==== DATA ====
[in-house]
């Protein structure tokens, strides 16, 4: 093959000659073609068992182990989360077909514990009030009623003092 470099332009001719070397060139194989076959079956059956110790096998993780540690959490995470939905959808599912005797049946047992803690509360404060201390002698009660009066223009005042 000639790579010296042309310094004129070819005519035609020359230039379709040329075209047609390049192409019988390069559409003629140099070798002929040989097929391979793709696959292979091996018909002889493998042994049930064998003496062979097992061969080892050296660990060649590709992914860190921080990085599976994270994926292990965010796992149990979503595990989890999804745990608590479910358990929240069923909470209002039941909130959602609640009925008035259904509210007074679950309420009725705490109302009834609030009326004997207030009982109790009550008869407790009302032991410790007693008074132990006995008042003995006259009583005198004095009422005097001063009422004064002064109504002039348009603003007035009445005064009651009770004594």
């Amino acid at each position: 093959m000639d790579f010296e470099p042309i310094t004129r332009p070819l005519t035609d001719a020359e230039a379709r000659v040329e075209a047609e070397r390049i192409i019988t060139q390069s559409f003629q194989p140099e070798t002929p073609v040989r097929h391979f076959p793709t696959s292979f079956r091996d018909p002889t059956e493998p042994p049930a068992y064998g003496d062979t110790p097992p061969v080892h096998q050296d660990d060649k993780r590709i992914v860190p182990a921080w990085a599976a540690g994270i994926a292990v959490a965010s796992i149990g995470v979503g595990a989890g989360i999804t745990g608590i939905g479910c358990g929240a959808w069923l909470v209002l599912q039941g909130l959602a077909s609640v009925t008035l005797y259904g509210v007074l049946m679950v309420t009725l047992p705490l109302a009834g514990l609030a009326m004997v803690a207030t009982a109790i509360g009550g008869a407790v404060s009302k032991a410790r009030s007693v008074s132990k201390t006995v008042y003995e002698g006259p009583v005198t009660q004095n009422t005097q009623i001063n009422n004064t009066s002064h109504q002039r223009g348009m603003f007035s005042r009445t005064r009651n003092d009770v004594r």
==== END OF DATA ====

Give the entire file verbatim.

[in-house]
């Protein structure tokens, strides 16, 4: 093959000659073609068992182990989360077909514990009030009623003092 470099332009001719070397060139194989076959079956059956110790096998993780540690959490995470939905959808599912005797049946047992803690509360404060201390002698009660009066223009005042 000639790579010296042309310094004129070819005519035609020359230039379709040329075209047609390049192409019988390069559409003629140099070798002929040989097929391979793709696959292979091996018909002889493998042994049930064998003496062979097992061969080892050296660990060649590709992914860190921080990085599976994270994926292990965010796992149990979503595990989890999804745990608590479910358990929240069923909470209002039941909130959602609640009925008035259904509210007074679950309420009725705490109302009834609030009326004997207030009982109790009550008869407790009302032991410790007693008074132990006995008042003995006259009583005198004095009422005097001063009422004064002064109504002039348009603003007035009445005064009651009770004594």
């Amino acid at each position: 093959m000639d790579f010296e470099p042309i310094t004129r332009p070819l005519t035609d001719a020359e230039a379709r000659v040329e075209a047609e070397r390049i192409i019988t060139q390069s559409f003629q194989p140099e070798t002929p073609v040989r097929h391979f076959p793709t696959s292979f079956r091996d018909p002889t059956e493998p042994p049930a068992y064998g003496d062979t110790p097992p061969v080892h096998q050296d660990d060649k993780r590709i992914v860190p182990a921080w990085a599976a540690g994270i994926a292990v959490a965010s796992i149990g995470v979503g595990a989890g989360i999804t745990g608590i939905g479910c358990g929240a959808w069923l909470v209002l599912q039941g909130l959602a077909s609640v009925t008035l005797y259904g509210v007074l049946m679950v309420t009725l047992p705490l109302a009834g514990l609030a009326m004997v803690a207030t009982a109790i509360g009550g008869a407790v404060s009302k032991a410790r009030s007693v008074s132990k201390t006995v008042y003995e002698g006259p009583v005198t009660q004095n009422t005097q009623i001063n009422n004064t009066s002064h109504q002039r223009g348009m603003f007035s005042r009445t005064r009651n003092d009770v004594r």